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Personality Problem Dogs Gore

Al Gore says he'll have to earn every vote he gets, and judging by the current polls, that seems to be true. Bill Bradley is gaining on him in polls taken in New Hampshire, New York and New Jersey. Polls also show Gore trailing the Republican front-runner, Texas Gov. George W. Bush.

Gore's biggest problem appears to be defining who he is, as CBS News Correspondent John Roberts reports.

"I never thought that this would come without a fight," Gore said on Saturday at the Democratic National Committee meeting. "I always expected a fight. I enjoy a good hard fight."

But despite his claims of rambunctiousness, he hadn't yet convinced New Hampshire voter Randy Filiault of Keene, where they both attended a Democratic Party picnic on Sunday.

"I think Bradley and Gore have touched on the issues equally well, but Gore has to overcome the perception that he's unelectable. I think that perception has helped Bradley," Filiault said.

After his arrival at the picnic, Gore joined in a volleyball game for a few minutes before launching into his campaign speech.

With his wife, Tipper, by his side, he sounded broad themes of "expanding the definition of human dignity" by reaching out to people with disabilities and others who face discrimination because of their race, sex, religion or sexual orientation.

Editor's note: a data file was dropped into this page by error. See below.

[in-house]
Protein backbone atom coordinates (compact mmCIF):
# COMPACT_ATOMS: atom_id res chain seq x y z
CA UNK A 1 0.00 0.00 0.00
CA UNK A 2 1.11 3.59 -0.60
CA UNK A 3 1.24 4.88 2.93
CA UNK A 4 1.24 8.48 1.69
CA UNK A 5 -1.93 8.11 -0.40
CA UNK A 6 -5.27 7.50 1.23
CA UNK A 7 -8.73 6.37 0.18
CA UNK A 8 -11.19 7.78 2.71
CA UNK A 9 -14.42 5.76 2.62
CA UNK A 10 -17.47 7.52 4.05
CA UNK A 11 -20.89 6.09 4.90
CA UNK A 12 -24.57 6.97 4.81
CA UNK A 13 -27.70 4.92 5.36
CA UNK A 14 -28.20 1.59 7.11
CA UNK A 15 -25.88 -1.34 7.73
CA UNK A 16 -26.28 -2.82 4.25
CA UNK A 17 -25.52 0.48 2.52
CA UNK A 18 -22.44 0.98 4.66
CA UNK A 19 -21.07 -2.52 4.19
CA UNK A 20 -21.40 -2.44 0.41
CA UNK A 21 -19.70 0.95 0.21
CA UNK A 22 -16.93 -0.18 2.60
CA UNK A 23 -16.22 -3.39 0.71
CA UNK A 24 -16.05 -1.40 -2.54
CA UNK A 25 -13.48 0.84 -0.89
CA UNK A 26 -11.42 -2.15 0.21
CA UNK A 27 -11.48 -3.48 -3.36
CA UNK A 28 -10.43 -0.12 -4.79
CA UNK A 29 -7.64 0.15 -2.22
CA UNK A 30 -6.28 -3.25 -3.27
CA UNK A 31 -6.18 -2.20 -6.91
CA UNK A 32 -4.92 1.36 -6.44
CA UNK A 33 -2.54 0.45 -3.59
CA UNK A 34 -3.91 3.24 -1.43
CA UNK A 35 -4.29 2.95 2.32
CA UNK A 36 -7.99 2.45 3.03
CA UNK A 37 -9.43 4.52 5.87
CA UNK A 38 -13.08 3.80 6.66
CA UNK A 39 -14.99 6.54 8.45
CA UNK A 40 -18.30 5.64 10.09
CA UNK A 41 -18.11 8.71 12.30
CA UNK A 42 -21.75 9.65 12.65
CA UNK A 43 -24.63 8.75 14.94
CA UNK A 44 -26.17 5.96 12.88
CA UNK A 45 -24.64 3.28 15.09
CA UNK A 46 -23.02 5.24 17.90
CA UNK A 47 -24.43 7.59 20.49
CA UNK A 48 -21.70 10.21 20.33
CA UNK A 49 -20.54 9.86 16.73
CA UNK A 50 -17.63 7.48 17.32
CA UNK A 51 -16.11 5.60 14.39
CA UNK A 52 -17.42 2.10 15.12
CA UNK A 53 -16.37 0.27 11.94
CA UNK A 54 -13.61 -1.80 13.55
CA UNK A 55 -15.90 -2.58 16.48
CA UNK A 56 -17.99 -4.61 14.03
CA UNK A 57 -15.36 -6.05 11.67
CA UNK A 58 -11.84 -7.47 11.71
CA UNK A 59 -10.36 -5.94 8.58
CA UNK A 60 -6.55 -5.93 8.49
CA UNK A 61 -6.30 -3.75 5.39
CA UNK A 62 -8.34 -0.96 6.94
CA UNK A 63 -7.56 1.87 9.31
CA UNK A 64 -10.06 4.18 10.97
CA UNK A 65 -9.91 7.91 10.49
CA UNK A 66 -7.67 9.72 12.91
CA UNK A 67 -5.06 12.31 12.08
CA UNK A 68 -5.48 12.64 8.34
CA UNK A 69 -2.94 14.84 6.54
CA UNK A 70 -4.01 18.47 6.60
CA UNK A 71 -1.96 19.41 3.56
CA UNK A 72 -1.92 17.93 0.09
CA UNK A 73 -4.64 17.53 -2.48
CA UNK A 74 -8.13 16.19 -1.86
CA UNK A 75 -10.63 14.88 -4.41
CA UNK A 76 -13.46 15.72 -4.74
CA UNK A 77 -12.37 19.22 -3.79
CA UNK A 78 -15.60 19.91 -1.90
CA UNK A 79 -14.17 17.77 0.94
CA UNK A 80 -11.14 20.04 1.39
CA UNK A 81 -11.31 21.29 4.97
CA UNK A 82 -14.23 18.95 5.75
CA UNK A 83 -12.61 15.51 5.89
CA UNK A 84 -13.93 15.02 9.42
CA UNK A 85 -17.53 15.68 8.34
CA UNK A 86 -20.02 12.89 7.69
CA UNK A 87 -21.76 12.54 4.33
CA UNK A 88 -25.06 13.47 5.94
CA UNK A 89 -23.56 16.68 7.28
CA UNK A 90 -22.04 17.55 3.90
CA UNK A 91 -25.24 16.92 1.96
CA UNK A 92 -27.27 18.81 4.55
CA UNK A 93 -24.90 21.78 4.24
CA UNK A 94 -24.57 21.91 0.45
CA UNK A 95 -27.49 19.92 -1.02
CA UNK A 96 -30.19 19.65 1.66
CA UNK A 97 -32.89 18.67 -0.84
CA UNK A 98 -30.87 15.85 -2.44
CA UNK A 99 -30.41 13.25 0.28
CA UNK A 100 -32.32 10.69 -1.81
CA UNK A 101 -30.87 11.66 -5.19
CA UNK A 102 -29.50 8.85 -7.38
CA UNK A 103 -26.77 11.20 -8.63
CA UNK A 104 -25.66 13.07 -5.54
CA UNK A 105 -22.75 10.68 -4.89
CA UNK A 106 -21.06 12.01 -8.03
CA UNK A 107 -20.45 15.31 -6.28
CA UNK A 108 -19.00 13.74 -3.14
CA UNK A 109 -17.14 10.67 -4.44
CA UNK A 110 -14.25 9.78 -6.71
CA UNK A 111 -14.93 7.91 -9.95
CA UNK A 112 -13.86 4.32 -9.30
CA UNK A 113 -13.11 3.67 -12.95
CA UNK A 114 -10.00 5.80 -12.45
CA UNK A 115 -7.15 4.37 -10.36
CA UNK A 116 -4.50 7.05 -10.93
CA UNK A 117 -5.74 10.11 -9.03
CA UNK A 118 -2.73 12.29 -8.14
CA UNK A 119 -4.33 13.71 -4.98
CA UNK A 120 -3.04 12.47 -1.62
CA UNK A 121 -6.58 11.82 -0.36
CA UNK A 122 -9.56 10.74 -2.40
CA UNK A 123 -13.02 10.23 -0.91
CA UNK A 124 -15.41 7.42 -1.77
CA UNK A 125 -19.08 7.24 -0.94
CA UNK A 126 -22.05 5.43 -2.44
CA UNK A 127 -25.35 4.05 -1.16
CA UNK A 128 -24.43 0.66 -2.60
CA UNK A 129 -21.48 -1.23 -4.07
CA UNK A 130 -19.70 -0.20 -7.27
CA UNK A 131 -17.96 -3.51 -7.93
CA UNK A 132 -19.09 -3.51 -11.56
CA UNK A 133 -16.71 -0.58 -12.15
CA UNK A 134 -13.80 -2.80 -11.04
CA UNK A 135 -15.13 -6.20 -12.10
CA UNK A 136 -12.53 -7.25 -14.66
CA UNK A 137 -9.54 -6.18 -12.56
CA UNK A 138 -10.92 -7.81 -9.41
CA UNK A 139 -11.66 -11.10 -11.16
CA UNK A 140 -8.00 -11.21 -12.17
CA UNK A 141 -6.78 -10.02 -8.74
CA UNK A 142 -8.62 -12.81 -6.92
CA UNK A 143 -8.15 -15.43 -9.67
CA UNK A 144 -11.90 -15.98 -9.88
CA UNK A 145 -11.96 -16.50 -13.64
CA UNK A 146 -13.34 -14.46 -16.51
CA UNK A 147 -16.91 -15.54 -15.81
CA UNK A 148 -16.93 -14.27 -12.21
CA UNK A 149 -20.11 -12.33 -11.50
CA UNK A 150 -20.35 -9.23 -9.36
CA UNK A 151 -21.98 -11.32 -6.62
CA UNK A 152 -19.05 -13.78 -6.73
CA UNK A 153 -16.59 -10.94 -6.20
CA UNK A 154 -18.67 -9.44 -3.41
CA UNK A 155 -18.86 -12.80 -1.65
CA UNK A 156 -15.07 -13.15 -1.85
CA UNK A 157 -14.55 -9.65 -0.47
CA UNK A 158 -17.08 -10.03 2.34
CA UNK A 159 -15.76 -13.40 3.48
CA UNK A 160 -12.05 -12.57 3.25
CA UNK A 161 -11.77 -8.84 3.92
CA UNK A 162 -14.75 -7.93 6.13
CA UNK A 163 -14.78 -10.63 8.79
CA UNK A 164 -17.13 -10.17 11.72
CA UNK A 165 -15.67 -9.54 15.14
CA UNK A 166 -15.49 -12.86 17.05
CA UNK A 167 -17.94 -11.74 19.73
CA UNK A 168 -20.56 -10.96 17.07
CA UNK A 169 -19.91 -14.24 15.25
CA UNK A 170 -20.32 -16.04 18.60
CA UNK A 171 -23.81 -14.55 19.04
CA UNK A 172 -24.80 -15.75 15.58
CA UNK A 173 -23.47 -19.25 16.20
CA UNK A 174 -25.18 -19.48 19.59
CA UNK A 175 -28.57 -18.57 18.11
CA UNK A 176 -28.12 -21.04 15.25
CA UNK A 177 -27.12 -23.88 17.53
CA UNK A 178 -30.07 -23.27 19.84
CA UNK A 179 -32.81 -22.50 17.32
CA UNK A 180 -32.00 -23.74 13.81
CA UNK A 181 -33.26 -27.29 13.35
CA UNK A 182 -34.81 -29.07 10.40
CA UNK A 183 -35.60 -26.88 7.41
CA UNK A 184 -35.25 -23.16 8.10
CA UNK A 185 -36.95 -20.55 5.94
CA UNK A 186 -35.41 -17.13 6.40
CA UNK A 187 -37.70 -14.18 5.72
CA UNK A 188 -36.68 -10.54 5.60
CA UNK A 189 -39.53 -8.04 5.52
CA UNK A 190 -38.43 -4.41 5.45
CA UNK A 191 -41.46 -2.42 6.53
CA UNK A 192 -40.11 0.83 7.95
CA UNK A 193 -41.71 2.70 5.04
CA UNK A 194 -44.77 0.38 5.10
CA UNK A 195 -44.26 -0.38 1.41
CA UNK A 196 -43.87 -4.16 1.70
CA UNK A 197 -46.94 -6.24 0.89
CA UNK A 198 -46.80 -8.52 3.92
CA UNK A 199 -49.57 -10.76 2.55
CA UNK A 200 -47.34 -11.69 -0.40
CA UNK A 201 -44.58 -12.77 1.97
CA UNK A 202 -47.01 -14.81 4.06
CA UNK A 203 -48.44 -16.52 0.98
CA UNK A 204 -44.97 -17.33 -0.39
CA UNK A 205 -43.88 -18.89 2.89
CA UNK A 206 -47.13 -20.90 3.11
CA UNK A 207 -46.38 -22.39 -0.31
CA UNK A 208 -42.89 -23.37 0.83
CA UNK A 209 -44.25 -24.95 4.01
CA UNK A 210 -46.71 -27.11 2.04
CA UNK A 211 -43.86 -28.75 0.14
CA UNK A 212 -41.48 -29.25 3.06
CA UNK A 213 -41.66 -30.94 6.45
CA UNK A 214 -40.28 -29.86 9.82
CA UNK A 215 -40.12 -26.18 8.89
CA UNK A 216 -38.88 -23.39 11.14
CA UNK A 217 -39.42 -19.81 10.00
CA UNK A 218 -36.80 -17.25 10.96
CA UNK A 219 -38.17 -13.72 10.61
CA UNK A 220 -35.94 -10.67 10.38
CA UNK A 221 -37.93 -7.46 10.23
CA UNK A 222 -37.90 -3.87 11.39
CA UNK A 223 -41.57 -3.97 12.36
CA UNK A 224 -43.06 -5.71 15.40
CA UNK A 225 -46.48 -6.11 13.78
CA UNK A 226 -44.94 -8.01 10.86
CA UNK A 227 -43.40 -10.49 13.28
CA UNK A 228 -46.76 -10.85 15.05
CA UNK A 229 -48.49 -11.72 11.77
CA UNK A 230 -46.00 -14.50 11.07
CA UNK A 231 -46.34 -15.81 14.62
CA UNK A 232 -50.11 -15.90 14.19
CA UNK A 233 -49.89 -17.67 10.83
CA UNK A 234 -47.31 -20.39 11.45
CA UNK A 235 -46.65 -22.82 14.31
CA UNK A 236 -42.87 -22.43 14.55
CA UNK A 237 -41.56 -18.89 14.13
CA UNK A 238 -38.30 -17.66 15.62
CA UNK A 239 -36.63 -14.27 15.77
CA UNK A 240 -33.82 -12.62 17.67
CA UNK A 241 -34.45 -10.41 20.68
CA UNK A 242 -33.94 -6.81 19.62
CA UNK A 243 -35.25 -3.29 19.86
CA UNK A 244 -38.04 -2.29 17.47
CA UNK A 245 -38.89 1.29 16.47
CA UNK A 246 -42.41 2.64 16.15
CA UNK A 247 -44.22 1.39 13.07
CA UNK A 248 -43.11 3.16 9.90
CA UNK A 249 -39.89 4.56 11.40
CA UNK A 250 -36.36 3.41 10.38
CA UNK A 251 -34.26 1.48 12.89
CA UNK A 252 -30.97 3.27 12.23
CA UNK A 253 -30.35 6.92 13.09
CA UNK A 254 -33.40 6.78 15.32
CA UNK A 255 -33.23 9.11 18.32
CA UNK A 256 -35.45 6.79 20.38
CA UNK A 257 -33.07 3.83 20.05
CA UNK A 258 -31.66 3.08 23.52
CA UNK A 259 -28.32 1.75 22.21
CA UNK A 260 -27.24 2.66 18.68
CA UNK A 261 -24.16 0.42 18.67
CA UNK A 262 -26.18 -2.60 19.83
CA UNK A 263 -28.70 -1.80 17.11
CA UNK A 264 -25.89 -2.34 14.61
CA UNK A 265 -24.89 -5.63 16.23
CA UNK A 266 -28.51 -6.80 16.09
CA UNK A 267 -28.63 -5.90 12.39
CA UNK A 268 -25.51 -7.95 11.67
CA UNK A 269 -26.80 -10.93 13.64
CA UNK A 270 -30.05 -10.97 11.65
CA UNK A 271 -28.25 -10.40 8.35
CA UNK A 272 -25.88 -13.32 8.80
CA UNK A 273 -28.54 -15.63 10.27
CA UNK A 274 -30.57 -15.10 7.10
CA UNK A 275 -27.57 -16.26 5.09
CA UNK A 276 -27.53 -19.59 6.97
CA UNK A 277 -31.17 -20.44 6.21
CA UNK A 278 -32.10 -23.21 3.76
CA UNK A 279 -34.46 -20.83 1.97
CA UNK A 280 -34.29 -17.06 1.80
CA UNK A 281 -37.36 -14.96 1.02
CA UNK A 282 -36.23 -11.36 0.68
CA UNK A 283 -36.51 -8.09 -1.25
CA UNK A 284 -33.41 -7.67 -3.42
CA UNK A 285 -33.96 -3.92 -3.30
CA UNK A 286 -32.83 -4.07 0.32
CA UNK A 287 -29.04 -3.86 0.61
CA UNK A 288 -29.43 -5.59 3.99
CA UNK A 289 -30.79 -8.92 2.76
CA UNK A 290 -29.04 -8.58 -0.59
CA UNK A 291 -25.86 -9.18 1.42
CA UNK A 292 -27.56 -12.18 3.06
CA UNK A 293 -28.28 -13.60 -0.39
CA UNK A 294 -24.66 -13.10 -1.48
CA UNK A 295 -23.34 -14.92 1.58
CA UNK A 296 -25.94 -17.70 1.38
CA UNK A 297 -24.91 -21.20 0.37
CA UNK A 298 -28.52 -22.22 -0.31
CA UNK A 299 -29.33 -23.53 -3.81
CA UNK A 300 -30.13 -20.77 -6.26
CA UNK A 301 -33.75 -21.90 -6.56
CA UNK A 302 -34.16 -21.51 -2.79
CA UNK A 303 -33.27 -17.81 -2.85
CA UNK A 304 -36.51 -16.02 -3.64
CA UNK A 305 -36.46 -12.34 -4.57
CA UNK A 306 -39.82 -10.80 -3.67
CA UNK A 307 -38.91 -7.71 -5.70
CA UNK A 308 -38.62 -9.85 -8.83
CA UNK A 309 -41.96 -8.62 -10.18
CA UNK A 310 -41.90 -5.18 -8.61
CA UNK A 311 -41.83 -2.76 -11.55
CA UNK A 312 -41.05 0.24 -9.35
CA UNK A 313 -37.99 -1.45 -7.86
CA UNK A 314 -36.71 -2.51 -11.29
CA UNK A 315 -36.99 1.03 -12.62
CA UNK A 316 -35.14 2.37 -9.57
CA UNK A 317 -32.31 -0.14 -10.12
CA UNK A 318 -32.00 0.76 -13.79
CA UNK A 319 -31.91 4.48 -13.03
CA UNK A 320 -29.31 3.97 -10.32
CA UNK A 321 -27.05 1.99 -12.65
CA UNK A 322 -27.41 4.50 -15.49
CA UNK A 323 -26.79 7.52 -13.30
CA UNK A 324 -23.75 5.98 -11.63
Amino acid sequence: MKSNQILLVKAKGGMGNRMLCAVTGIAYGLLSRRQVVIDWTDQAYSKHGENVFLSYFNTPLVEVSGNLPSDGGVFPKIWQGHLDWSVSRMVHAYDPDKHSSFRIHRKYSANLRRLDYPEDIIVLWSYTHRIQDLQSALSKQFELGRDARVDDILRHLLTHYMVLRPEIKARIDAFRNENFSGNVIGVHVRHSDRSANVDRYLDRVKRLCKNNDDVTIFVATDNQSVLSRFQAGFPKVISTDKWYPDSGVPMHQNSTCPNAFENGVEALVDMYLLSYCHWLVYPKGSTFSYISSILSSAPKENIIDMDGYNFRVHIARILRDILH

Then, a bit more fired up, he listed some of his familiar goals, including a higher minimum wage, smaller school class sizes, broader access to preschools and more organizational power to labor unions.

He convinced State Rep. Gus Lerandean of Swanzey, who appreciates the seven years Gore has performed yeoman duty for Mr. Clinton.

"He just has that stick-to-it-ness," Lerandean said about Gore.

Lerandean doesn't put much faith in the polls this early and criticized Bradley for abandoning the Democratic Party when he left the Senate. He praised Gore for "being in the trenches so long and not jumping ship on us."

Gore was asked at the Democratic National Committee meeting if he felt frustrated that he didn't get credit for the policies and programs that were initiated in the Clinton Administration--yet he seems to carry the baggage of that scandal-plagued administration.

"This campaign is not about credit or blame for the past," he said. "It's about where we go in the future and how we get there."

Gore may not be dwelling on Mr. Clinton, but a report in Time magazine said that Gore's campaign is beginning to orchestrate attacks on Bradley.

Gore denies the report, but in recent weeks, Gore's supporters have criticized Bradley's past support of school vouchers that would give parents tax money to use for private schools and his proposed policy that would allow declared homosexuals to serve in the military.

But after the picnic on Sunday, Gore said he no longer considers himself the front-runner in New Hampshire.

"I'm the underdog n New Hampshire," he told The Union Leader of Manchester. "Because of what you and the news media have been covering in the pollsÂ…"

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